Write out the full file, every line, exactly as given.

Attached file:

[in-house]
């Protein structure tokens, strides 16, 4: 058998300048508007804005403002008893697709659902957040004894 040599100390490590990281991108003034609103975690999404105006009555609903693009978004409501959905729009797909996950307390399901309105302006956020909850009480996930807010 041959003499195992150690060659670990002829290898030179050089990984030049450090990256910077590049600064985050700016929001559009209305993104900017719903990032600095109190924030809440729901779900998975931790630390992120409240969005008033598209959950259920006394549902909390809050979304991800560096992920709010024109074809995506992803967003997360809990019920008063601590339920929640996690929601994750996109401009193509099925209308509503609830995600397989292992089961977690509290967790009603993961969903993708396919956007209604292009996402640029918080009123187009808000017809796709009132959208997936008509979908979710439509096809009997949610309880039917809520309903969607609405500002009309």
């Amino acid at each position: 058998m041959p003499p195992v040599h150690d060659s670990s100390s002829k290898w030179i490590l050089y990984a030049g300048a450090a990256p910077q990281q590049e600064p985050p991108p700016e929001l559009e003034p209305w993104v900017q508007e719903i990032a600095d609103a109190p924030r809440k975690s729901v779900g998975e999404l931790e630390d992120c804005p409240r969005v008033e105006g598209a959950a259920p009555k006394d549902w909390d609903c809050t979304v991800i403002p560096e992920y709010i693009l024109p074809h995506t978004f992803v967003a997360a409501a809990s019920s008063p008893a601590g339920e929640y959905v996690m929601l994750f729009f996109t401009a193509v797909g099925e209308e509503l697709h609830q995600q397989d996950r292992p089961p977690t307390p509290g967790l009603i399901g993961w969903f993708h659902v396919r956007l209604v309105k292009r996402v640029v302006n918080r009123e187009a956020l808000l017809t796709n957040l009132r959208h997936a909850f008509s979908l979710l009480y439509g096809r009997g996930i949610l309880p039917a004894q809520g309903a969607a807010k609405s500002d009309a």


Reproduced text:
[in-house]
């Protein structure tokens, strides 16, 4: 058998300048508007804005403002008893697709659902957040004894 040599100390490590990281991108003034609103975690999404105006009555609903693009978004409501959905729009797909996950307390399901309105302006956020909850009480996930807010 041959003499195992150690060659670990002829290898030179050089990984030049450090990256910077590049600064985050700016929001559009209305993104900017719903990032600095109190924030809440729901779900998975931790630390992120409240969005008033598209959950259920006394549902909390809050979304991800560096992920709010024109074809995506992803967003997360809990019920008063601590339920929640996690929601994750996109401009193509099925209308509503609830995600397989292992089961977690509290967790009603993961969903993708396919956007209604292009996402640029918080009123187009808000017809796709009132959208997936008509979908979710439509096809009997949610309880039917809520309903969607609405500002009309």
């Amino acid at each position: 058998m041959p003499p195992v040599h150690d060659s670990s100390s002829k290898w030179i490590l050089y990984a030049g300048a450090a990256p910077q990281q590049e600064p985050p991108p700016e929001l559009e003034p209305w993104v900017q508007e719903i990032a600095d609103a109190p924030r809440k975690s729901v779900g998975e999404l931790e630390d992120c804005p409240r969005v008033e105006g598209a959950a259920p009555k006394d549902w909390d609903c809050t979304v991800i403002p560096e992920y709010i693009l024109p074809h995506t978004f992803v967003a997360a409501a809990s019920s008063p008893a601590g339920e929640y959905v996690m929601l994750f729009f996109t401009a193509v797909g099925e209308e509503l697709h609830q995600q397989d996950r292992p089961p977690t307390p509290g967790l009603i399901g993961w969903f993708h659902v396919r956007l209604v309105k292009r996402v640029v302006n918080r009123e187009a956020l808000l017809t796709n957040l009132r959208h997936a909850f008509s979908l979710l009480y439509g096809r009997g996930i949610l309880p039917a004894q809520g309903a969607a807010k609405s500002d009309a």